The use of simultaneous chemical precipitation in modified activated sludge systems exhibiting biological excess phosphate removal: Part 5: Experimental periods using a ferrous-ferric chloride blend

  • DW De Haas
  • MC Wentzel
  • GA Ekama


A blend of ferrous chloride and ferric chloride (FeCl2-FeCl3) was simultaneously dosed into an activated sludge system at pilot scale in order to test the effect on biological P removal. Additional removal due to chemical precipitation was measured as the difference in system P removal between parallel test and control systems. Both systems strongly exhibited biological excess P removal (BEPR). The extent of P release in the anaerobic reactors of the two systems was compared by mass balance, as one indicator of the relative "magnitude" of BEPR. Phosphorus fractionation of the mixed liquor also served as an indicator of the biological and chemical mechanisms. Evidence was found that the BEPR mechanism is partially inhibited by simultaneous FeCl2-FeCl3 addition, even in the absence of effluent phosphate limitation. However, the degree of inhibition was relatively low, ranging from 3 to 25% (approximately) for Fe doses in the range ca. 10 to 20 mg/ℓ as Fe, with an average system P removal of 14 to 18 mgP/ℓ in the control. FeCl2-FeCl3 dosing in this range was sufficient to produce additional P removal of the order of 1 to 8 mgP/ℓ over periods of one to seven sludge ages per experimental period, depending on the experimental conditions. Sustained operation of the BEPR mechanism in the presence of FeCl2-FeCl3 was possible over a continuous period of seven sludge ages, under conditions in which effluent phosphate was at least partially limiting. Under such conditions, the chemical and biological mechanisms appear to be "disadvantaged" to approximately the same extent, as evidenced by the apparent stoichiometry of Fe: P for the chemical precipitation and magnitude of the poly P containing fractions measured for the biological mechanism. This suggested that the biological mechanism is able to compete effectively with the chemical mechanism under conditions of low reactor phosphate concentrations (~1 mgP/ℓ orthoP) for sustained periods. However, the presence of simultaneous chemical precipitant significantly reduces the extent to which the biological P removal potential is utilised under P-limiting conditions. This could explain the difficulty sometimes reported in the control of full-scale activated sludge systems with simultaneous precipitant addition where a very low effluent P concentration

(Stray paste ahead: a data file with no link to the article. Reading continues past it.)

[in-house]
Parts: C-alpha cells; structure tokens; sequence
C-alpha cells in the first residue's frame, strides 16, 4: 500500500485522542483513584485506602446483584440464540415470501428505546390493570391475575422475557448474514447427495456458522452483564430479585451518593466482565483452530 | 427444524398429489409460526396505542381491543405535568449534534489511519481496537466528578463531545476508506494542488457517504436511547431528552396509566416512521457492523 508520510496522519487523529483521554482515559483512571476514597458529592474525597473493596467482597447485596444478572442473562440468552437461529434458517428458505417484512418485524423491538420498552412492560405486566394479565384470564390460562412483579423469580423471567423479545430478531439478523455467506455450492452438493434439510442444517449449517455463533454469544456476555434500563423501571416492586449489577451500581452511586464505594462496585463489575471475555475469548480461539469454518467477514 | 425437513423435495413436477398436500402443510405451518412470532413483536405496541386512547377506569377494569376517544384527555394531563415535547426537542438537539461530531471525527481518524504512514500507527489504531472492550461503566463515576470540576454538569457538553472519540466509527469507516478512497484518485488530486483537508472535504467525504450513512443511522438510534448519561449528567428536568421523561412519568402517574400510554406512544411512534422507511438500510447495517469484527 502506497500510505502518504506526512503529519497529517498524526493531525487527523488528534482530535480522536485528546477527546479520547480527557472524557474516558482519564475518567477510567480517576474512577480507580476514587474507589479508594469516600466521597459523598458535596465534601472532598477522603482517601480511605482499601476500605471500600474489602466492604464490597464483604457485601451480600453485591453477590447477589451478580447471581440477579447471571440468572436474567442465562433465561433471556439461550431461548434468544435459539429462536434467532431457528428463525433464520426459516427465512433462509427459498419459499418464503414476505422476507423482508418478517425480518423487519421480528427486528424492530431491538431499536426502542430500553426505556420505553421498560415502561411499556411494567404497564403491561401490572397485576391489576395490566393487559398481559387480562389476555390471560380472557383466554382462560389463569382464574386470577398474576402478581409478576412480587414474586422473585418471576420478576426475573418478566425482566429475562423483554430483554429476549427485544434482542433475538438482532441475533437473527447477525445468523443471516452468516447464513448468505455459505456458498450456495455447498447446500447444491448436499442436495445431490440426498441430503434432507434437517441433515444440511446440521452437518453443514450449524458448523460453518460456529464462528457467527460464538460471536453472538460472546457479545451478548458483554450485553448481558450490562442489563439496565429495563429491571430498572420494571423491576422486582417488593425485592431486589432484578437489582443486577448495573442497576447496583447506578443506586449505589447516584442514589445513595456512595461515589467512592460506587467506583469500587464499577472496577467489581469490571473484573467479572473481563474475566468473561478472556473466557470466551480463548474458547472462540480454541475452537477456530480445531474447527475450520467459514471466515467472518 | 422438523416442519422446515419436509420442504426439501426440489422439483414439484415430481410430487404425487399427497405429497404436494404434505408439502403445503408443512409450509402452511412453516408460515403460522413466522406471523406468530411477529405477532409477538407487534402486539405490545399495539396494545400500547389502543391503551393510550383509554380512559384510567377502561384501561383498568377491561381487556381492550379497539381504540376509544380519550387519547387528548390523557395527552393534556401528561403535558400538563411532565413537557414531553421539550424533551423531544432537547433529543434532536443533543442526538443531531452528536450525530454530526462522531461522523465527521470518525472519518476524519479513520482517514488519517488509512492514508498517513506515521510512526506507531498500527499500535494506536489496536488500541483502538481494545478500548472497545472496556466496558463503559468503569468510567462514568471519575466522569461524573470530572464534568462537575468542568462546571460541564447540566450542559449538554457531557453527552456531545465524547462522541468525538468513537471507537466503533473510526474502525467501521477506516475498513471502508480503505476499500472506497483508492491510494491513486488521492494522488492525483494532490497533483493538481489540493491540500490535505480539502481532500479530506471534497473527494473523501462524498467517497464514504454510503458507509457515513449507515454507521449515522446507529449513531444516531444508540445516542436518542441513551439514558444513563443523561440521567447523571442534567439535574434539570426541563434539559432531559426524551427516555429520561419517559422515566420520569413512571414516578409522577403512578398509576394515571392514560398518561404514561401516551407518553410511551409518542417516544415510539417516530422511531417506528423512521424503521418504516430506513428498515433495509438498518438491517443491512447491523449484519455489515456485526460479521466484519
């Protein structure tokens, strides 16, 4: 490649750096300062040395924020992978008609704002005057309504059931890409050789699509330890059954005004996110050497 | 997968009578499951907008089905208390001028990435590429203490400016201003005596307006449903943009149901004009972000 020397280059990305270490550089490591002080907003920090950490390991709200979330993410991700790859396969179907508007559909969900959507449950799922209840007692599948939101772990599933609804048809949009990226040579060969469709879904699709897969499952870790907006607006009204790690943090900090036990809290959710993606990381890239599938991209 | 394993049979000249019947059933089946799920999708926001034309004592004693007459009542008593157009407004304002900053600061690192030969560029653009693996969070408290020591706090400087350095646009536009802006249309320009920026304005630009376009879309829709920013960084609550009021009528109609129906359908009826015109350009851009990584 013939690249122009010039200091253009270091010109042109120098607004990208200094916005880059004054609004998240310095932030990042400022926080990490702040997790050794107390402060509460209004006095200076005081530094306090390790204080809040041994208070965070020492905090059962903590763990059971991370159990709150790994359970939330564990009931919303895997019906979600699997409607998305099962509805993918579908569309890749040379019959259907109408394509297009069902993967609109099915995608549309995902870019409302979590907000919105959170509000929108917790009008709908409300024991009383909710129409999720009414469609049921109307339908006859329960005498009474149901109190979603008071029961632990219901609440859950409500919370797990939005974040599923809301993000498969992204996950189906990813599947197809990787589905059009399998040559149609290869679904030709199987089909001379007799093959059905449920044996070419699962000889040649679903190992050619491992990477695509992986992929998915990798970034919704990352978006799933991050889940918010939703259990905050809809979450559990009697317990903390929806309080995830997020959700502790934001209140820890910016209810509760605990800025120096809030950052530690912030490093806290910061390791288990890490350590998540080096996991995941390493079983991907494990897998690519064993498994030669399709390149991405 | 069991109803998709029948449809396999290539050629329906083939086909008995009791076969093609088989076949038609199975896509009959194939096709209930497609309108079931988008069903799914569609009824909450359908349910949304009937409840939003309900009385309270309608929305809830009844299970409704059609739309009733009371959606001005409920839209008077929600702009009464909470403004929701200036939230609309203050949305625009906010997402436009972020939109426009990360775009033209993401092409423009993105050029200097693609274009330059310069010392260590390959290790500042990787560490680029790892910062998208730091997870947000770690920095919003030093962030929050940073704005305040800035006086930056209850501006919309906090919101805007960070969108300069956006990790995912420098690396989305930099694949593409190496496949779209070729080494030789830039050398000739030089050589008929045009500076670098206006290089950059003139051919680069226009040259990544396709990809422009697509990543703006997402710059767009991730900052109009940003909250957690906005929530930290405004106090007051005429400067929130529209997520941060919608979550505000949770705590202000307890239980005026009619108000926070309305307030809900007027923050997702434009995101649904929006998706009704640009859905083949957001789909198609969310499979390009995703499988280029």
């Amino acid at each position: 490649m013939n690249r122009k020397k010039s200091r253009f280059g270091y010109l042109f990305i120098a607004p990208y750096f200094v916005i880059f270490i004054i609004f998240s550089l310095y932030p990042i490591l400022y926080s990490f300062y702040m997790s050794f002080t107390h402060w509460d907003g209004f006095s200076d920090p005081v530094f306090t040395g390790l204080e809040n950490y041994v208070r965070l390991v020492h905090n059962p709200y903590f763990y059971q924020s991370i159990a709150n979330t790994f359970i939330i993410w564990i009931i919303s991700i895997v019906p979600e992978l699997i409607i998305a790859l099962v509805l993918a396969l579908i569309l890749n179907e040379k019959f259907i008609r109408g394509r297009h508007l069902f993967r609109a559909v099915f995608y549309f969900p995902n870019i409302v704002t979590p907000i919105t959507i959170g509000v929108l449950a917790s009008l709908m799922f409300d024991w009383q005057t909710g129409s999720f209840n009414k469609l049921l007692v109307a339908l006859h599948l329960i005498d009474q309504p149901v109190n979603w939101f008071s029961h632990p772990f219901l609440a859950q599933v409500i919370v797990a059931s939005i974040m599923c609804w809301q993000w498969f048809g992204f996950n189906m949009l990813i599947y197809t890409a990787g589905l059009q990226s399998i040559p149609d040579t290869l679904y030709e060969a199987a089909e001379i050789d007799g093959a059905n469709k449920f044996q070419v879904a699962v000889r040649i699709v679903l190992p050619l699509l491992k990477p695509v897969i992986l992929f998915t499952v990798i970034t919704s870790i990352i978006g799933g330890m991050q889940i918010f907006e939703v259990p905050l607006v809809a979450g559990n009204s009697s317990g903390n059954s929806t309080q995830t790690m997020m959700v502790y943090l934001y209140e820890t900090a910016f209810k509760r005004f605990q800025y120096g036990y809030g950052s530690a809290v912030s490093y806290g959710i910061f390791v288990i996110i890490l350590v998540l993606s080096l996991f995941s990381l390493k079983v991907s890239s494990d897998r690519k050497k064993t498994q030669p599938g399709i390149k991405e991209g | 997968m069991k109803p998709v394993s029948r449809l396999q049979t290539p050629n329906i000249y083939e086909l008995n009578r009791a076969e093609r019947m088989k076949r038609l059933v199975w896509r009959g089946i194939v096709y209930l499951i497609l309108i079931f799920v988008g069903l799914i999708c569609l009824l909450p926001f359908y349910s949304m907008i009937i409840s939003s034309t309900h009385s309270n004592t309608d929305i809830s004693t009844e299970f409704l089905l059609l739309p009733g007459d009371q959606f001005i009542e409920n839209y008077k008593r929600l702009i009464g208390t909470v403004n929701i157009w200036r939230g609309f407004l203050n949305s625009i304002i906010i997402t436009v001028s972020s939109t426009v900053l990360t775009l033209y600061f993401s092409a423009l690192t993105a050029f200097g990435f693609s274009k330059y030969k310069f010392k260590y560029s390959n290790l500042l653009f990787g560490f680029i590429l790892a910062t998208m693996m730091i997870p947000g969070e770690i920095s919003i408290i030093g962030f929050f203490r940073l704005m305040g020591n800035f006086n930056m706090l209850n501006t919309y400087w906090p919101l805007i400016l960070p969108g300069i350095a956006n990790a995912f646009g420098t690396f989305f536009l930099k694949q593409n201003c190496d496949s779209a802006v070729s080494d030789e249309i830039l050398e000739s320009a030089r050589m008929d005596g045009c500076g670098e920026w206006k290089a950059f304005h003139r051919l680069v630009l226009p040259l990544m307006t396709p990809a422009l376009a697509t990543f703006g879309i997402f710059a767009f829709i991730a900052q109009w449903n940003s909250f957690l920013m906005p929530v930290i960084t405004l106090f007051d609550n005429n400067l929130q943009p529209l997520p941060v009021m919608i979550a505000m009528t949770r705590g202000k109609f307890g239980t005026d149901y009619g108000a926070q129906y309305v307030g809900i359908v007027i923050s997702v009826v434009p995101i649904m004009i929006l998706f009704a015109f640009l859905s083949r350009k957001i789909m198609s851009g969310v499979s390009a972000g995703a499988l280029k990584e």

WaterSA Vol.27(2) 2001: 117-134

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eISSN: 0378-4738